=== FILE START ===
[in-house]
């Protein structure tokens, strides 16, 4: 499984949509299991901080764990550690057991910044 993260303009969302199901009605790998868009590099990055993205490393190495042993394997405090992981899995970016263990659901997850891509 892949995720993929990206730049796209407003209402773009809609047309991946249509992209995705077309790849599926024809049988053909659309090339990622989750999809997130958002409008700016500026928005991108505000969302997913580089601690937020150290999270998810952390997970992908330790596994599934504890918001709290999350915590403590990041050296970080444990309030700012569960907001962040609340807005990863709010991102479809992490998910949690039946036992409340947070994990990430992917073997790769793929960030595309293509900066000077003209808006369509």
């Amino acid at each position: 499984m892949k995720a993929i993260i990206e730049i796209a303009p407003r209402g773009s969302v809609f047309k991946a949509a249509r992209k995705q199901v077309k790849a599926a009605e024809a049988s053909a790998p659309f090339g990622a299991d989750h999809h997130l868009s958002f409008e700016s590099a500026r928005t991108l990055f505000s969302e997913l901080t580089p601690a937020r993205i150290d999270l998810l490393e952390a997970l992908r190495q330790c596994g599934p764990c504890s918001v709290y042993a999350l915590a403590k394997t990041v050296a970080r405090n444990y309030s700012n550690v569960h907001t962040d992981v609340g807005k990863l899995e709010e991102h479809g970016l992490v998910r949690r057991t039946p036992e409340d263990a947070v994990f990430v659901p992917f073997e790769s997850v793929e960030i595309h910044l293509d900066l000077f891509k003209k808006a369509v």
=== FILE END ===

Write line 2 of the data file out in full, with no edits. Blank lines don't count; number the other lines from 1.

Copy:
């Protein structure tokens, strides 16, 4: 499984949509299991901080764990550690057991910044 993260303009969302199901009605790998868009590099990055993205490393190495042993394997405090992981899995970016263990659901997850891509 892949995720993929990206730049796209407003209402773009809609047309991946249509992209995705077309790849599926024809049988053909659309090339990622989750999809997130958002409008700016500026928005991108505000969302997913580089601690937020150290999270998810952390997970992908330790596994599934504890918001709290999350915590403590990041050296970080444990309030700012569960907001962040609340807005990863709010991102479809992490998910949690039946036992409340947070994990990430992917073997790769793929960030595309293509900066000077003209808006369509």